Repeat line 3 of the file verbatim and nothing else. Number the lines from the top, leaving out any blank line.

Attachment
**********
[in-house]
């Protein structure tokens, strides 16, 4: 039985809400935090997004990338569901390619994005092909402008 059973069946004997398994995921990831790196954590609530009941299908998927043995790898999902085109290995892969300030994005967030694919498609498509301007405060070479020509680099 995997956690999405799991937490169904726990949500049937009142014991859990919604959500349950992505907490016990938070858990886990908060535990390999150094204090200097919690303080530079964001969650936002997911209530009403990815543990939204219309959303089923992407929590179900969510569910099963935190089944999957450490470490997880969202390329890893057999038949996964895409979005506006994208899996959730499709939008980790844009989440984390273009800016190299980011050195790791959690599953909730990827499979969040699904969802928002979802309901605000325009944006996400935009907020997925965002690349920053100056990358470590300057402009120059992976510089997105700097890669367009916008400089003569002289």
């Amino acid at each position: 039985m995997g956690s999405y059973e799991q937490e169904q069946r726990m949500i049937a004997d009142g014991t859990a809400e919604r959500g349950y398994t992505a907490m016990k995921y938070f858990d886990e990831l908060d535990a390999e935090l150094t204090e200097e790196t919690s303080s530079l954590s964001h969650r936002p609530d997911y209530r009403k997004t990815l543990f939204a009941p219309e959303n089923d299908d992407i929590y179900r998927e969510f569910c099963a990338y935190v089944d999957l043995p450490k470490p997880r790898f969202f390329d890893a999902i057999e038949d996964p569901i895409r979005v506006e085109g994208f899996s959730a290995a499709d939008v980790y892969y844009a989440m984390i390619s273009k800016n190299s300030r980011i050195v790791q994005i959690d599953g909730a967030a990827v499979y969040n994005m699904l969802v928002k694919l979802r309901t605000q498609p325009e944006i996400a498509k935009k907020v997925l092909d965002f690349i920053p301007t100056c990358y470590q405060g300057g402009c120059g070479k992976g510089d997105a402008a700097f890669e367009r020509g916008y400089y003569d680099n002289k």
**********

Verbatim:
């Amino acid at each position: 039985m995997g956690s999405y059973e799991q937490e169904q069946r726990m949500i049937a004997d009142g014991t859990a809400e919604r959500g349950y398994t992505a907490m016990k995921y938070f858990d886990e990831l908060d535990a390999e935090l150094t204090e200097e790196t919690s303080s530079l954590s964001h969650r936002p609530d997911y209530r009403k997004t990815l543990f939204a009941p219309e959303n089923d299908d992407i929590y179900r998927e969510f569910c099963a990338y935190v089944d999957l043995p450490k470490p997880r790898f969202f390329d890893a999902i057999e038949d996964p569901i895409r979005v506006e085109g994208f899996s959730a290995a499709d939008v980790y892969y844009a989440m984390i390619s273009k800016n190299s300030r980011i050195v790791q994005i959690d599953g909730a967030a990827v499979y969040n994005m699904l969802v928002k694919l979802r309901t605000q498609p325009e944006i996400a498509k935009k907020v997925l092909d965002f690349i920053p301007t100056c990358y470590q405060g300057g402009c120059g070479k992976g510089d997105a402008a700097f890669e367009r020509g916008y400089y003569d680099n002289k």